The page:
The company has set itself a goal of keeping annual operating expense growth at less than 3 percent for the next two years as it moves to revamp its business, particularly its travel division.

Meanwhile loan losses — mainly card balances that it is unable to collect from customers — remained near all-time lows. The money it set aside to cover bad loans, known as a provision for losses, shot up 21 percent to $ 497 million, but that reflected higher loan loss reserve releases a year earlier.

Shares ended regular trading down 46 cents at $ 64.13 amid a broad market decline. The stock fell 38 cents to $ 63.75 in after-hours trading. Shares are up about 12 percent this year.


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Mattel 1Q profit rises, Monster High sales climb

EL SEGUNDO, Calif. (AP) — Mattel’s first-quarter net income more than quadrupled, as sales of Monster High and American Girl products rose.

The first-quarter is the seasonally smallest for toy makers, coming after the busy holiday quarter. The latest earnings increase was helped by comparison with a period that included a big charge a year ago.

“We continue to see the first quarter as our pre-season and we remain focused on a strong 2013 and delivering in the all-important holiday season,” Chairman and CEO Bryan Stockton said in a statement.

The world’s largest toy maker’s net income for the January-to-March quarter totaled $ 38.5 million, or 11 cents per share. That’s up from $ 7.8 million, or 2 cents per share, a year ago.

Analysts polled by FactSet expected earnings of 8 cents per share.

The prior-year period’s results were weighed down by costs tied to its $ 680 million acquisition of HIT Entertainment, the company behind Thomas the Tank Engine and Bob the Builder.

Revenue climbed 7 percent to $ 995.6 million from $ 928.4 million. Wall Street expected $ 984.2 million.

Mattel Inc. saw solid sales across North America and overseas. American Girl gross sales increased 32 percent, while worldwide gross sales of other girls’ brands — which includes Monster High — surged 56 percent.

Barbie’s worldwide gross sales dipped 2 percent, marking the fourth time sales have fallen in the past five quarters. Sales for the Wheels category, which includes the Hot Wheels, Matchbox and Tyco R/C brands, also fell 2 percent. For the Fisher Price brands, sales declined 7 percent.

Mattel also said Wednesday that it declared a second-quarter dividend of 36 cents per share. The dividend will be paid on June 14 to shareholders of record on May 23. The El Segundo, Calif. company anticipates an annualized dividend of $ 1.44 per share, which would be a 16 percent increase over last year’s annualized dividend.

Mattel’s smaller rival Hasbro Inc. reports its financial results on Monday.


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Citigroup beats on earnings, revenue; stock rises

NEW YORK (AP) — Citigroup beat analysts’ estimates for first-quarter earnings and revenue, and the bank’s stock rose in pre-market trading. Citi’s investment banking business jumped and the bank also released funds it had set aside for bad loans.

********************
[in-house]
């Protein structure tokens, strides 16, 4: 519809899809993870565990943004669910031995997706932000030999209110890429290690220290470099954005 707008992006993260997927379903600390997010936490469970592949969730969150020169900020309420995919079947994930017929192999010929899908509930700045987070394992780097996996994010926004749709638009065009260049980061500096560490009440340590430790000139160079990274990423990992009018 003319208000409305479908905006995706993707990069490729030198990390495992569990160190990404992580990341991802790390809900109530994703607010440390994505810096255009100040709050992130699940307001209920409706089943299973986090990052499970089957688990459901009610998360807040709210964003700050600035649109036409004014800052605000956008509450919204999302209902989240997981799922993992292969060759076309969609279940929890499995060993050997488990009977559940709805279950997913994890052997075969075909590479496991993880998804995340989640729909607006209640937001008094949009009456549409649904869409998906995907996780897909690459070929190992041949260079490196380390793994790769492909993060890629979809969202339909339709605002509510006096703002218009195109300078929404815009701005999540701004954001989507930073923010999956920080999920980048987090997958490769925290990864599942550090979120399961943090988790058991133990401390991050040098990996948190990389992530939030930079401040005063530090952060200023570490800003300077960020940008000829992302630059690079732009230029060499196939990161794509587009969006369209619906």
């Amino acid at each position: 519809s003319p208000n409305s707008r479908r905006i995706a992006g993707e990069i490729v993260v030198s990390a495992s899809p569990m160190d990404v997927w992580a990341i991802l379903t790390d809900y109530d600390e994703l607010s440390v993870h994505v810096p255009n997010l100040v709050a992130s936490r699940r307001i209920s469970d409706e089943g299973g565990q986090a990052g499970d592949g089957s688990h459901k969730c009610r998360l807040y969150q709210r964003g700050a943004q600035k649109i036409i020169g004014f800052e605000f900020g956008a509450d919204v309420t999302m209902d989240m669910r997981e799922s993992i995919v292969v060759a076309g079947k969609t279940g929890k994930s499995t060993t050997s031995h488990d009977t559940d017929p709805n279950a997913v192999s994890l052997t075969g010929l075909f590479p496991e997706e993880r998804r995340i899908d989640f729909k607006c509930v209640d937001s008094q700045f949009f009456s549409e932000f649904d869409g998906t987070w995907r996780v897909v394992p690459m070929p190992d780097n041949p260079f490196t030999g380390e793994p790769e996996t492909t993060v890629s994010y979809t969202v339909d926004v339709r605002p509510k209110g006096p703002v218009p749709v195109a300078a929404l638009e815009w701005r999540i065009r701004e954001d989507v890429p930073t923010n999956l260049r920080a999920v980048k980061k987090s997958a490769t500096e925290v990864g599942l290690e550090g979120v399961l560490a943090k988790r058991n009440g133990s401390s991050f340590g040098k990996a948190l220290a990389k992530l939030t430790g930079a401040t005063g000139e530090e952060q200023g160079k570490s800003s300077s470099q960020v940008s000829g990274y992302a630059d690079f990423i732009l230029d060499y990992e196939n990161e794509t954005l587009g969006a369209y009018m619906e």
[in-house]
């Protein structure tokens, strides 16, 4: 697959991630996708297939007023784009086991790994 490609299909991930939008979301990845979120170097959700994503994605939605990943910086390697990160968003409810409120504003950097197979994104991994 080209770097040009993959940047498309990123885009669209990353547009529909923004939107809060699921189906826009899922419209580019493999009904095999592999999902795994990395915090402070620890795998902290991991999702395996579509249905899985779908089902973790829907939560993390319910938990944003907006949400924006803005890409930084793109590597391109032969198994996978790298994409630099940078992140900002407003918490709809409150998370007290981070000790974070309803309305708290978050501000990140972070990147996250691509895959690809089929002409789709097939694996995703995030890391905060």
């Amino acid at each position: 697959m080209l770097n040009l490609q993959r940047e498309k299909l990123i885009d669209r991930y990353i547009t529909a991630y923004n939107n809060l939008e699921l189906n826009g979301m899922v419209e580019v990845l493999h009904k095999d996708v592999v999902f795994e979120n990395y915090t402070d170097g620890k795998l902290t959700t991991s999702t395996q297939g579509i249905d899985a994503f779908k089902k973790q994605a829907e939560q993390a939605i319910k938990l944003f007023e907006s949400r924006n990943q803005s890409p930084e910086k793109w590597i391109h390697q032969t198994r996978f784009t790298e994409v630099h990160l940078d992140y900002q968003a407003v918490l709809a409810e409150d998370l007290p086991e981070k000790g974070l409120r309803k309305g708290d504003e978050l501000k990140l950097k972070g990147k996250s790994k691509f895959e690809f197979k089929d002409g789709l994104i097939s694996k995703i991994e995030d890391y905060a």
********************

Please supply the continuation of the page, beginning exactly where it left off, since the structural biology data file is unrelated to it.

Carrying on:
Citigroup bank made $ 4 billion, up 17 percent from a year ago, after stripping out the effects of an accounting charge. That amounted to $ 1.29 per share, beating the $ 1.17 that analysts polled by FactSet were expecting.

Revenue was $ 20.8 billion after stripping out the accounting charge, up 3 percent from a year ago. That also beat the $ 20.2 billion that analysts had expected.

Investment banking revenue there jumped 31 percent, the bank reported Monday, while revenue from consumer banking was flat. Citi’s investment banking unit advised more companies on mergers and acquisitions and underwrote more stock and bond offerings. In the consumer bank, credit card revenue inched down.

Citi Holdings, the unit where the bank has shuttled troubled assets related to the financial crisis, lost less than in the same period a year ago. Citi Holdings lost $ 789 million, compared with more than $ 1 billion a year ago.

The bank also continued to release money it had set aside for bad loans, including releasing reserves from Citi Holdings’ North American mortgage portfolio for the first time. Its total allowance for loan losses is now $ 23.7 billion, or 3.7 percent of total loans, compared to $ 29 billion, or 4.5 percent of total loans, a year ago.

Citi also benefited from a deferred tax credit. When companies have big losses, they get a break on taxes. Citigroup, which suffered big losses in 2008, was allowed to hold onto tax credits to use in the future, in years when it was profitable.

CEO Mike Corbat highlighted the bank’s improving capital levels and the reduced “drag” from Citi Holdings.

It was Citi’s first full quarter under Corbat, who took over last fall. Former CEO Vikram Pandit stepped down under pressure from a board that was unhappy with his efforts to turn around the bank. Corbat is now under pressure to turn around a bank that his predecessor couldn’t.

Corbat called the bank’s first quarter results encouraging, but he sounded more cautious about the economy than his peers at JPMorgan and Wells Fargo did when they reported earnings Friday.

“The environment remains challenging,” Corbat said in a prepared statement, “and we are sure to be tested as we go through the year.”

Citi’s stock rose 2 percent to $ 45.83 in pre-market trading even while stock index futures were down.